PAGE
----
Google Books, the search engine giant's attempt to create a massive online digital library by scanning millions of books, has often come under fire from governments, authors and publishing for scanning literary works of thousands of writers without their explicit permission.
Now, Google again is gearing up to face an arsenal of lawyers brought together by several authors and publishing houses for the fairness hearing to listen to arguments for and against the Google Books deal between Google and US authors and publishers.
In the deal, Google had paid $125 million to the US authors and publishers in order to secure permission for scanning their published works.
This controversial deal was criticised by several organisations, publishers, authors, consumer groups and governments as all of them believe that the deal was capable of giving Google the monopoly over the online books market.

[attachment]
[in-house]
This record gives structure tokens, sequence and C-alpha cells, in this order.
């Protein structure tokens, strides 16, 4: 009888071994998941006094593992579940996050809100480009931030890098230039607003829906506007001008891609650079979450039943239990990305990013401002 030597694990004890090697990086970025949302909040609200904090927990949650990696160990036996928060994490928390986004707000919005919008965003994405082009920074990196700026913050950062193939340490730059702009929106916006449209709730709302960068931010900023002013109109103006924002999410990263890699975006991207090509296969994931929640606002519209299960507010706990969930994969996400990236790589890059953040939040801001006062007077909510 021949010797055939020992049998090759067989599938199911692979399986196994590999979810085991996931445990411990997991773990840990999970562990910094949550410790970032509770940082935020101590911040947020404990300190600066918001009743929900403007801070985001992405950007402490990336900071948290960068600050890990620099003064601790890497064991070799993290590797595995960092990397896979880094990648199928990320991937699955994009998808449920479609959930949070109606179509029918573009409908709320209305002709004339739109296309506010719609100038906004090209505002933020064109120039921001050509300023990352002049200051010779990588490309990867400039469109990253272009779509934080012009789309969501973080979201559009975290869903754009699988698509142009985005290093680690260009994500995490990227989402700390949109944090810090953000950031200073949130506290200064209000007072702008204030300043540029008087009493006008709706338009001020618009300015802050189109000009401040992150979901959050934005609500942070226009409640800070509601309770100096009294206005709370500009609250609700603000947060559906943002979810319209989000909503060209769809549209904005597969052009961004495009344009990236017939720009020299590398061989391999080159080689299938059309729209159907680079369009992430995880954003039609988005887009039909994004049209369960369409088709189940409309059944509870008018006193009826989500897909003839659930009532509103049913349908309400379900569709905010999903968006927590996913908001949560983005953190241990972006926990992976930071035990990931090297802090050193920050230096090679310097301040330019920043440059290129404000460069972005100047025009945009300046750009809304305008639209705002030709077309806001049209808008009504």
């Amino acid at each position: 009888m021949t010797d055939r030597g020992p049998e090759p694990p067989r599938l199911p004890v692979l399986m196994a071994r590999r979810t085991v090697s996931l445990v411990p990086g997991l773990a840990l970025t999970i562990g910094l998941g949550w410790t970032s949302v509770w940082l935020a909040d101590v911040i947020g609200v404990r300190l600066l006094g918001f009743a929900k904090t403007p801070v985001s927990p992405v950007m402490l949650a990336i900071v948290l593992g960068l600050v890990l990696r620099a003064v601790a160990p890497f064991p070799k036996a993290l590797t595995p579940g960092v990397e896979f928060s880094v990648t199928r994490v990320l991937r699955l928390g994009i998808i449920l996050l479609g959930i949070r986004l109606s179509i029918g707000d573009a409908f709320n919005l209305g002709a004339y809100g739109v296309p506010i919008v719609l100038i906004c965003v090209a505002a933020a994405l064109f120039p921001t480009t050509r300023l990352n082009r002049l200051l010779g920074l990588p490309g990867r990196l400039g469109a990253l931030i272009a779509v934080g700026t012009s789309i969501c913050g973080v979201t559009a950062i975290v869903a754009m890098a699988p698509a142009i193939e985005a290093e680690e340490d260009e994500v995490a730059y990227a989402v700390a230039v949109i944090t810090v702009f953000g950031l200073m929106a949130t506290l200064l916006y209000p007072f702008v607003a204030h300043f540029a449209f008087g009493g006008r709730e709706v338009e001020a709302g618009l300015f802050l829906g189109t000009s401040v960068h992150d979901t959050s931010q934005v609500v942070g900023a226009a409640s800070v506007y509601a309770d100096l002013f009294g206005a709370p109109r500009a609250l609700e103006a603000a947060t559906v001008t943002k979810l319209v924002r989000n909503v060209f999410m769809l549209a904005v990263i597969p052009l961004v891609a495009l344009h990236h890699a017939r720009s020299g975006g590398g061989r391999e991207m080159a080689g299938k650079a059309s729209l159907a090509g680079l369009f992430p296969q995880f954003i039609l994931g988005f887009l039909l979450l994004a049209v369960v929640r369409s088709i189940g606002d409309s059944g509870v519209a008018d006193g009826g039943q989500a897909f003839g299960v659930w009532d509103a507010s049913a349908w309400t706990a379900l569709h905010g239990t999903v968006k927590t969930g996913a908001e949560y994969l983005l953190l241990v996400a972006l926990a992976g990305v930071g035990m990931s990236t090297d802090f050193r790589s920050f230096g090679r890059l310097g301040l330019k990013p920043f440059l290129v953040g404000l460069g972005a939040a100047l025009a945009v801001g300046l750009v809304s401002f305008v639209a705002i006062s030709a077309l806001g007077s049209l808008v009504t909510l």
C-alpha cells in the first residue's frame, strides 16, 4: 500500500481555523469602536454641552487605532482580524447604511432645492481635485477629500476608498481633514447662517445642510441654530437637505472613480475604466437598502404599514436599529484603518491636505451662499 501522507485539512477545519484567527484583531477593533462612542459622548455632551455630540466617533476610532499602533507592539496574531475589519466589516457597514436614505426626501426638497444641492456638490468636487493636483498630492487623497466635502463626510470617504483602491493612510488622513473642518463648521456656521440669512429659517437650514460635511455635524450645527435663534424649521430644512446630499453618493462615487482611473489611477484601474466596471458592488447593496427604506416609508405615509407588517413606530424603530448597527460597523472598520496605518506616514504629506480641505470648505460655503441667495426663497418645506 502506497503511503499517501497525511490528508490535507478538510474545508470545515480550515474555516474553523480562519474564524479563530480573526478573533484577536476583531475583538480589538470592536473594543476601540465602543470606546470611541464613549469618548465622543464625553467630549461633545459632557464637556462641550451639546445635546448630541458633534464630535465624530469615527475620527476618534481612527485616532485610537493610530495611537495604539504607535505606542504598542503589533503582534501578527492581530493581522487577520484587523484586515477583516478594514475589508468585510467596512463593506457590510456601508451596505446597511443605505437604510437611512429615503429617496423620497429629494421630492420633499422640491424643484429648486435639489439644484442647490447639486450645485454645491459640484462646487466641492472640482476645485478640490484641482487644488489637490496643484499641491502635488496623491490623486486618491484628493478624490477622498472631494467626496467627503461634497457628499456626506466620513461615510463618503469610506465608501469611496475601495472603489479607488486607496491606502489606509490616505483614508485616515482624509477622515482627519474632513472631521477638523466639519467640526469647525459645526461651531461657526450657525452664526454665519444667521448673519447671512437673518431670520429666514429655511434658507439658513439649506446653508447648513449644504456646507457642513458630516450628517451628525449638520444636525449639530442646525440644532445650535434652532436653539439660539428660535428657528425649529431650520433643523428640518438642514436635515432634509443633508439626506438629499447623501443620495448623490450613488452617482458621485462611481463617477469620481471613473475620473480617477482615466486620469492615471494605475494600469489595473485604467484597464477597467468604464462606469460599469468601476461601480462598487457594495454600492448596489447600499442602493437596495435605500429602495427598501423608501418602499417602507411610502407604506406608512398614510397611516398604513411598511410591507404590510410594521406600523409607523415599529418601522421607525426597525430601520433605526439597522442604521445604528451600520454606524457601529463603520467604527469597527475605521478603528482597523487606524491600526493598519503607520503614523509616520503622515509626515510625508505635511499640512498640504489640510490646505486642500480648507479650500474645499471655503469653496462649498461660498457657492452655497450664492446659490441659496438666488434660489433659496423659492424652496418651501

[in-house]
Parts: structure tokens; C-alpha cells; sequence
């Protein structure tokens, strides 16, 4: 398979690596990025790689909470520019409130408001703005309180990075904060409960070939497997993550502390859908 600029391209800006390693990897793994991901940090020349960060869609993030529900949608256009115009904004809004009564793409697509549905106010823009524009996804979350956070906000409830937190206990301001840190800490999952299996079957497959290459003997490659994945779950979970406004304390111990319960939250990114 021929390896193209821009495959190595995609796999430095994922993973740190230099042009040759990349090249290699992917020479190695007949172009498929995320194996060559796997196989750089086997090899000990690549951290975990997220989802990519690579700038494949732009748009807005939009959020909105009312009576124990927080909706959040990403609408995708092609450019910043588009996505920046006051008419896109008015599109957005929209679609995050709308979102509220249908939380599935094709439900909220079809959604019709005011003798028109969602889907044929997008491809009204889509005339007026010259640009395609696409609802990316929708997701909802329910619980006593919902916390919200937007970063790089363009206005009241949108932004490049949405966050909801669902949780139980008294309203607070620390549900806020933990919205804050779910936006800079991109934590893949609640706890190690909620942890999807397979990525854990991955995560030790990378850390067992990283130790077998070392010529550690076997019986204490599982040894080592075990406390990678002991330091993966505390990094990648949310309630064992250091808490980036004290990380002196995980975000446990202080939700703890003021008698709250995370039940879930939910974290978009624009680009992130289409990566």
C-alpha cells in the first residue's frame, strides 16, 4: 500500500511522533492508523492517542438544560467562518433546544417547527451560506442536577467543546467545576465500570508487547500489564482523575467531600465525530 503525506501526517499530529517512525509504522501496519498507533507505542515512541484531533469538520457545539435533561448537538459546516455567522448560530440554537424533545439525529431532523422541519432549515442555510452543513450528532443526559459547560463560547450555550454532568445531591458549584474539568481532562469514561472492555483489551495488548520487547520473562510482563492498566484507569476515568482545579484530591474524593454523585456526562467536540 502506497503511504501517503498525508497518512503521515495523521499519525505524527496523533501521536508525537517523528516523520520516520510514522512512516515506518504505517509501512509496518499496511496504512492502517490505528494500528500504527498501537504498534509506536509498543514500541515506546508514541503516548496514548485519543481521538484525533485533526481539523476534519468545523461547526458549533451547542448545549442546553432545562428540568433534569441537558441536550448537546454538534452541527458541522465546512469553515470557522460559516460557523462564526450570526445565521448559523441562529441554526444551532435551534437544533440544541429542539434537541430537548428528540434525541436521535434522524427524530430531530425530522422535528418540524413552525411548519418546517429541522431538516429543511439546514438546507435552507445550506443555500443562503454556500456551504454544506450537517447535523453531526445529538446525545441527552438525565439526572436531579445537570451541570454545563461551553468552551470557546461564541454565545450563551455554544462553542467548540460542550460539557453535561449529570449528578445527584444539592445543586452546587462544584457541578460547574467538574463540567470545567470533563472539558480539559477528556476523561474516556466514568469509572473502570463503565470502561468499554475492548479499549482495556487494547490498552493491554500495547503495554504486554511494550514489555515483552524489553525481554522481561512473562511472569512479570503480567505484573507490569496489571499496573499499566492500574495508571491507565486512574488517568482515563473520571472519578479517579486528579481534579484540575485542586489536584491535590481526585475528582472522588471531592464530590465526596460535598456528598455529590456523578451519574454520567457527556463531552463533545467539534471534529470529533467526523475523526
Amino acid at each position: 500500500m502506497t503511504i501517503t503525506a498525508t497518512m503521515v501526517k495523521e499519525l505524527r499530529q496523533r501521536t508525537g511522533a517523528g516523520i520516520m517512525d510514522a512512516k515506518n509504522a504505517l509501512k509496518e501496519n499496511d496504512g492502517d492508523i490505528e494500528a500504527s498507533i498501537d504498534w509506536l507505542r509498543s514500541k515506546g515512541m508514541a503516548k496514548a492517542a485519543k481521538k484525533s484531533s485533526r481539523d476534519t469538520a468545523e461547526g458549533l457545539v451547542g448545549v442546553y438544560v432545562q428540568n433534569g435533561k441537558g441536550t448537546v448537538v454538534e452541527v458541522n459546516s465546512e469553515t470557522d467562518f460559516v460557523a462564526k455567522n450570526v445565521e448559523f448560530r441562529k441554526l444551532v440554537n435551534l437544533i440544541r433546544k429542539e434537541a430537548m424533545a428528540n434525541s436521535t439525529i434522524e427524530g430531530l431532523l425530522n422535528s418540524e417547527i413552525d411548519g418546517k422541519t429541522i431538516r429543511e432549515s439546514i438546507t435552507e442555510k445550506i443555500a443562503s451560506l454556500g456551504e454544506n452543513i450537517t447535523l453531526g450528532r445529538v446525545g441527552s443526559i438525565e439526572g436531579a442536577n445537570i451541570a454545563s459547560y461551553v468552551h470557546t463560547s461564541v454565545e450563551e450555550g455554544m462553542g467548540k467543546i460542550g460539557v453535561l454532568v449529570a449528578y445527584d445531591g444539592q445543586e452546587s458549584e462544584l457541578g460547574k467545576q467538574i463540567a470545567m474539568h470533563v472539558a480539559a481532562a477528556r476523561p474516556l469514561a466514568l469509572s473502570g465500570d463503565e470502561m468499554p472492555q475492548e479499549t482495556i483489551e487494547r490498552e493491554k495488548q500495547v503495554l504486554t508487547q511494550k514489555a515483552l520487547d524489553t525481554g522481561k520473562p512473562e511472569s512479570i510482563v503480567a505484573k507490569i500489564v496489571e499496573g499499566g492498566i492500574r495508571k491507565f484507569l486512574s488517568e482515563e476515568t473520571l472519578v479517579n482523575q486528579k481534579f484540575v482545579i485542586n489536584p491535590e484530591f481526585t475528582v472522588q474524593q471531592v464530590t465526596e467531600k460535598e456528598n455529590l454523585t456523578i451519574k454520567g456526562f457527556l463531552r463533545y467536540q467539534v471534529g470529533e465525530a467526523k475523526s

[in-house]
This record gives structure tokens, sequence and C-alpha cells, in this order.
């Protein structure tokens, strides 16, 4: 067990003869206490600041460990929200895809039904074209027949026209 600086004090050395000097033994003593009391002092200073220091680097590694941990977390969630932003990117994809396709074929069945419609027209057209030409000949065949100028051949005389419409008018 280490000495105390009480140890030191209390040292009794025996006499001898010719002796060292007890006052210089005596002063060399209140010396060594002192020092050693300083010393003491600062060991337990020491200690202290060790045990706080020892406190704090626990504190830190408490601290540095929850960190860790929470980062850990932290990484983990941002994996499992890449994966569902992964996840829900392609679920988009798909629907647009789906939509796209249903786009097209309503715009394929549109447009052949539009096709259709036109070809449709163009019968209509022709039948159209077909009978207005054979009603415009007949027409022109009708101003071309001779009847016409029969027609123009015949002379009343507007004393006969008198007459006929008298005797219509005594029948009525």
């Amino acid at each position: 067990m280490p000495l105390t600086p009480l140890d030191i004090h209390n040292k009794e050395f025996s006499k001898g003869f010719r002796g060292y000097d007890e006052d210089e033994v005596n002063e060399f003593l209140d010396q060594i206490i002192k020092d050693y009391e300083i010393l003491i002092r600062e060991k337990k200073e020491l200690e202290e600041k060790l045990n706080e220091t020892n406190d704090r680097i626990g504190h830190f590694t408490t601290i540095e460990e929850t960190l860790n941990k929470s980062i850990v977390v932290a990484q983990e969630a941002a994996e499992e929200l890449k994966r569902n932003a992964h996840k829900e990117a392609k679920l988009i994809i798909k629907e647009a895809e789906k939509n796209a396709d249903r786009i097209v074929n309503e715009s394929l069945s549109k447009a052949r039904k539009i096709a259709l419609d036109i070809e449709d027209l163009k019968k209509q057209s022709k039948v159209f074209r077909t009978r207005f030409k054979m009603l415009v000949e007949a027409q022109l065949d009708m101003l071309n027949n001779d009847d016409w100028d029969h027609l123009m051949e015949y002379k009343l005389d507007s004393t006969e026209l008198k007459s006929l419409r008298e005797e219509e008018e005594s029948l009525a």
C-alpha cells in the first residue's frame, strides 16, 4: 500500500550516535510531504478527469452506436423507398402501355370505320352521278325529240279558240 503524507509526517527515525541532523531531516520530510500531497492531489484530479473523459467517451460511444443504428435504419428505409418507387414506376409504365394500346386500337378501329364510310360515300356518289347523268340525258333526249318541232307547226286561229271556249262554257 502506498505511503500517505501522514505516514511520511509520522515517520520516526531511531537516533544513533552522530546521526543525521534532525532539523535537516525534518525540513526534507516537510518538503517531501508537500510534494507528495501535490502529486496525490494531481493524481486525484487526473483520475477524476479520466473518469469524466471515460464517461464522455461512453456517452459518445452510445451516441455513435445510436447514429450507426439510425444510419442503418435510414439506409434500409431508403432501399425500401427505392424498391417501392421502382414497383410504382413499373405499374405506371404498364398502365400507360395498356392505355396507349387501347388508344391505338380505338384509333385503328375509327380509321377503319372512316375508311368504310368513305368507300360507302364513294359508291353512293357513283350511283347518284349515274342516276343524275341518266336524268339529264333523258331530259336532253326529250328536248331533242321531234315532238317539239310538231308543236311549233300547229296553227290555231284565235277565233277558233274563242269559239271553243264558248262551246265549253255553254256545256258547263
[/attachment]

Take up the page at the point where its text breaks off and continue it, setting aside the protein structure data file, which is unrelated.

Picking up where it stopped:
Commenting on the fairness hearing, John Simpson of Consumer Watchdog said in a statement that “I do think all the books in the world should be digitised but I think it is completely wrong to give one huge company control of that huge database and this is a very very important matter.”
The Consumer Watchdog along with 26 other interested parties will be given five minutes to state their arguments.
The watchdog will also be joined by the Open Book Alliance, which comprises of several organisation opposed to the deal. The consortium includes companies like Microsoft, Amazon and Yahoo and will certainly call for the agreement to be scrapped completely.